It would be impossible to touch on this show without talking about the score provided by none other than Bear McCreary of ‘The Walking Dead’ and ‘Eureka’ fame. The music is modern but with a brilliant baroque twist, it’s not necessarily new ground but it’s undeniably catchy as part of the show and not necessarily what you would be used to hearing on a Friday night during primetime. David S. Goyer went as far as to bring Bear out on stage at SDCC for all of thirty seconds to rapturous applause to make sure the crowd were aware who was behind the soundscape of the show.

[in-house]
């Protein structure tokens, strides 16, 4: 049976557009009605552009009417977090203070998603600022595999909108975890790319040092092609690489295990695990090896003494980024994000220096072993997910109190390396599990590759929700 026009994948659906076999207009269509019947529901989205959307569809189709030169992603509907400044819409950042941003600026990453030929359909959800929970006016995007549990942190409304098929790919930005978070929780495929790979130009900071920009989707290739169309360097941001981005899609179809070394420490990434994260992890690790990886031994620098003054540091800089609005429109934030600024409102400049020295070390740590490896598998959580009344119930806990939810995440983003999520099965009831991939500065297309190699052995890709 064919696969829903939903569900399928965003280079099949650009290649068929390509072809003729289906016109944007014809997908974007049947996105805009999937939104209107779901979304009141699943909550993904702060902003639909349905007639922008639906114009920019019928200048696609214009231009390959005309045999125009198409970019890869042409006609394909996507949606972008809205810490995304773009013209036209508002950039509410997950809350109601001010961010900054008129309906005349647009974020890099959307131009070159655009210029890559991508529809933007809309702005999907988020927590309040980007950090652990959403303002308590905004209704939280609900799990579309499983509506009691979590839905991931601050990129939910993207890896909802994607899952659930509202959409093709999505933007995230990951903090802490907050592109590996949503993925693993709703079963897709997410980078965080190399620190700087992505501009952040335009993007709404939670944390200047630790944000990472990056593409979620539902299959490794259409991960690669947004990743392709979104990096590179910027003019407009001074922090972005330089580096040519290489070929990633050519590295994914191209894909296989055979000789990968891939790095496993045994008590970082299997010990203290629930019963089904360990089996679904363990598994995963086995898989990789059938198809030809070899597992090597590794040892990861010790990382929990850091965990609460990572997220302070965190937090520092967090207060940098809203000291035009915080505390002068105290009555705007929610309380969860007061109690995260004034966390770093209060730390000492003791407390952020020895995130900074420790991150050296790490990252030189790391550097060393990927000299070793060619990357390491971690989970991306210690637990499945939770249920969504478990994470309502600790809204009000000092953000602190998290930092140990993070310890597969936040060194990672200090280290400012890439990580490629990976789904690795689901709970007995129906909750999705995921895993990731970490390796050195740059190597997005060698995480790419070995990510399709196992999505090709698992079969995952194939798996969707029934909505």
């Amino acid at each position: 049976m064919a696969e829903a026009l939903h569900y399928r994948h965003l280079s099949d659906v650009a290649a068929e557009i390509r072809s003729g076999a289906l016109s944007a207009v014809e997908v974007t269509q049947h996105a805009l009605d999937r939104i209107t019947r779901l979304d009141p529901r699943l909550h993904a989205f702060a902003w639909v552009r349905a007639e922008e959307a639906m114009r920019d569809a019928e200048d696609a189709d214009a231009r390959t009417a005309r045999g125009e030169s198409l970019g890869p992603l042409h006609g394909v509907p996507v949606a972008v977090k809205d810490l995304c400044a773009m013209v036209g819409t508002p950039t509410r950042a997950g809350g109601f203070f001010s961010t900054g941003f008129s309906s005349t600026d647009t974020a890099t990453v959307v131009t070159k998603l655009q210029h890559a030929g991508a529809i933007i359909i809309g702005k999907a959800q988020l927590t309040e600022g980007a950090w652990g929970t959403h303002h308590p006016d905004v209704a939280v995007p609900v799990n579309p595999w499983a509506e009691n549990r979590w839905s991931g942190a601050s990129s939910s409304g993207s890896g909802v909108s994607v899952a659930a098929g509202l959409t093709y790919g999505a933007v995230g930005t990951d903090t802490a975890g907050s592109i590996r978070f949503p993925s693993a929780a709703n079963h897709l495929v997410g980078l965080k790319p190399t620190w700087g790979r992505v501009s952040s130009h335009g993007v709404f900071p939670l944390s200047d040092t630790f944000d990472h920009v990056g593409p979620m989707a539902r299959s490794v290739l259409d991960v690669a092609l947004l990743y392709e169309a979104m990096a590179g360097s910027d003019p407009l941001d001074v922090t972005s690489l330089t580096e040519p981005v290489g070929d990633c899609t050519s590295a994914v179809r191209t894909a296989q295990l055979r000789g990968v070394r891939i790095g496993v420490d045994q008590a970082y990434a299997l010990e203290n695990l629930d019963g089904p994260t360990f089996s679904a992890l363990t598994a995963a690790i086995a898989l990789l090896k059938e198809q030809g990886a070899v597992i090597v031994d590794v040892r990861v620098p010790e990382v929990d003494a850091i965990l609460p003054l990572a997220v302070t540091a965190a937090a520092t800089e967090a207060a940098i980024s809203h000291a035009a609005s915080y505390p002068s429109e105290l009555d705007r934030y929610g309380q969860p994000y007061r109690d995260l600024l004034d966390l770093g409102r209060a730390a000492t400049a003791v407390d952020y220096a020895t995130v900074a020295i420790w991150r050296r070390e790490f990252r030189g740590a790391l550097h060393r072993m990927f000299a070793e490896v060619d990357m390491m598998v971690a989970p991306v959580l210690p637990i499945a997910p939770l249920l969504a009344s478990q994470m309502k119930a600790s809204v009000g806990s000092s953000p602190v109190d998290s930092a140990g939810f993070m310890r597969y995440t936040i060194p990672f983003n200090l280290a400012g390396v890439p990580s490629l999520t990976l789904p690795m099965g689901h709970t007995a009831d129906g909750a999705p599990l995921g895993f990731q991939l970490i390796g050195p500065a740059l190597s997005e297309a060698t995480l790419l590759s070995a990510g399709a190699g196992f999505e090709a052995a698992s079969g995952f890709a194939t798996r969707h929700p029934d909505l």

There’s a lot of meat to ‘Constantine’ and with its time slot in the schedule it has every chance to maximise dark side of the dark arts which I hope it does so to the best of its ability. This show as solid casting, solid writing and a high production value and I hope the audience appreciate it.
Don’t watch the leaked copy unless you are curious as to how this pilot started out its life. For now wait until the show premieres on 24th October at 21:00 on NBC.